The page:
Some forklift battery folk list on Fleebay, you'll get some indication of cost.

Here we Mart-micro cycle on our battery bank, (giving my particular batteries extended life) and only allow about 4% discharge, (normally night time use), and only run certain heavy equipment when the daylight/wind arrives.

Remember, here we come at the Energy creation from a different point of view, yes, we have the Grid connection, but use it as a standby generator on the cheap time tariff. However, cost effectively we can make our power generation work and re=coup our costs, but only as long as I do all the renewable generation manufacturing/installing and maintenance.

If you do the sums and get all your power generation stuff commercially, I doubt if you will ever beat the Grid kwh costs.

 


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billi
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« Reply #24 on: September 25, 2013, 08:52:50 AM »

Perhaps have a look around in the rest of Europe as well , i know of  off grid  people who got their PzS Forklift  from a Battery production  company in Poland  called "Bater" , they do also (S) OPzS     (S) for solar i suppose ..., very attractive prices

for example about 2000  for a about 35 Kwh  PzS 630 ah   Battery

or stephen s supplier "Sunlight "  vrom Greece sounds  good as well



I know,   transport ......

Best Regards
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« Reply #25 on: September 25, 2013, 09:29:28 AM »

And then there is the Biff method of aquiring forklift batteries,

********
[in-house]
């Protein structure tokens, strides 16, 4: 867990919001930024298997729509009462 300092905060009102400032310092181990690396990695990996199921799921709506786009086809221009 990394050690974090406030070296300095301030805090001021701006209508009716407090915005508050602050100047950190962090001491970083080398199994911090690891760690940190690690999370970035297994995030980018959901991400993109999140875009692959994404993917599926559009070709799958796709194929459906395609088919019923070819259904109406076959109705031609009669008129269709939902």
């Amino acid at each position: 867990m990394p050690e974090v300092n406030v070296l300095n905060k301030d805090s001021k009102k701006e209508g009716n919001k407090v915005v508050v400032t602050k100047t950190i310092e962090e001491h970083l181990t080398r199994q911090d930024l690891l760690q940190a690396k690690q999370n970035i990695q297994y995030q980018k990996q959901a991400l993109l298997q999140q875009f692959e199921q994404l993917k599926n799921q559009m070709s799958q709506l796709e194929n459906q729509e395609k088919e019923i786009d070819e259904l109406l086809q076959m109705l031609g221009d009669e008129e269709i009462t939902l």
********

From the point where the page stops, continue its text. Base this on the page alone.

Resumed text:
Buy the whole forklift but test the forklift around the yard before parting with the lolly.Sometimes you can find an old forklift with a decent set of nice fresh batts and the vendor is so busy trying to hide the failed test defects that he overlooks the fact that the batteries are worth twice what he is asking for the whole plant.The good thing about buying the forklift is that you can reverse it nice and neatly into where you want the batts and remove the tines.Just connect your solar to the big anderson connector already provided.(You dont have to faff about with 50kg bars of soap and go looking for heavy duty cell connectors) If you play it right you should be able to have an 80amp charger along with it.Keep it well covered over and its always there to do some heavy lifting,Unfortunatly,I found that all the eletric forklift I bought,had very low ground clearence and I wasted time trying to pull them out little puddle holes with the digger.The electric forklifts that operate inside foodstores are horribly expensive to get tested.They have to run for a full 8 hours carrying massive quotas of tons and the batts would suffer more in a week than they would under 10yrs of wind/solar renewable conditions.